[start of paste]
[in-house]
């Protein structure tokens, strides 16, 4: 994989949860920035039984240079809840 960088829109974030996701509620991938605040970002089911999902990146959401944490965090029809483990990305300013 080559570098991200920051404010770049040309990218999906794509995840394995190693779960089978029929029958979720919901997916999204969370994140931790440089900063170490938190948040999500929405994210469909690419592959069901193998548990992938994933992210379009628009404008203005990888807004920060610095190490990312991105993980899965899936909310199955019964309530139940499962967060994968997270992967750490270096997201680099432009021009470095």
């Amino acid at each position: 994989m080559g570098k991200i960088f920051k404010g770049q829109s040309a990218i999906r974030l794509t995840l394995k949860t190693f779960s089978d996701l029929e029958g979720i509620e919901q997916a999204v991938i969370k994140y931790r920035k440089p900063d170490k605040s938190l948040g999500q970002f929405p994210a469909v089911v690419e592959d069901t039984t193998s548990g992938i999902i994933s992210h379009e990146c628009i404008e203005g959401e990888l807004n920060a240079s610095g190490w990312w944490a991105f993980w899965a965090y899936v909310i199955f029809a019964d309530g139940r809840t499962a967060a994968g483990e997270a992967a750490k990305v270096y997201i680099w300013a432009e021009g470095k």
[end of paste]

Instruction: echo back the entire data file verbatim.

[in-house]
């Protein structure tokens, strides 16, 4: 994989949860920035039984240079809840 960088829109974030996701509620991938605040970002089911999902990146959401944490965090029809483990990305300013 080559570098991200920051404010770049040309990218999906794509995840394995190693779960089978029929029958979720919901997916999204969370994140931790440089900063170490938190948040999500929405994210469909690419592959069901193998548990992938994933992210379009628009404008203005990888807004920060610095190490990312991105993980899965899936909310199955019964309530139940499962967060994968997270992967750490270096997201680099432009021009470095």
């Amino acid at each position: 994989m080559g570098k991200i960088f920051k404010g770049q829109s040309a990218i999906r974030l794509t995840l394995k949860t190693f779960s089978d996701l029929e029958g979720i509620e919901q997916a999204v991938i969370k994140y931790r920035k440089p900063d170490k605040s938190l948040g999500q970002f929405p994210a469909v089911v690419e592959d069901t039984t193998s548990g992938i999902i994933s992210h379009e990146c628009i404008e203005g959401e990888l807004n920060a240079s610095g190490w990312w944490a991105f993980w899965a965090y899936v909310i199955f029809a019964d309530g139940r809840t499962a967060a994968g483990e997270a992967a750490k990305v270096y997201i680099w300013a432009e021009g470095k």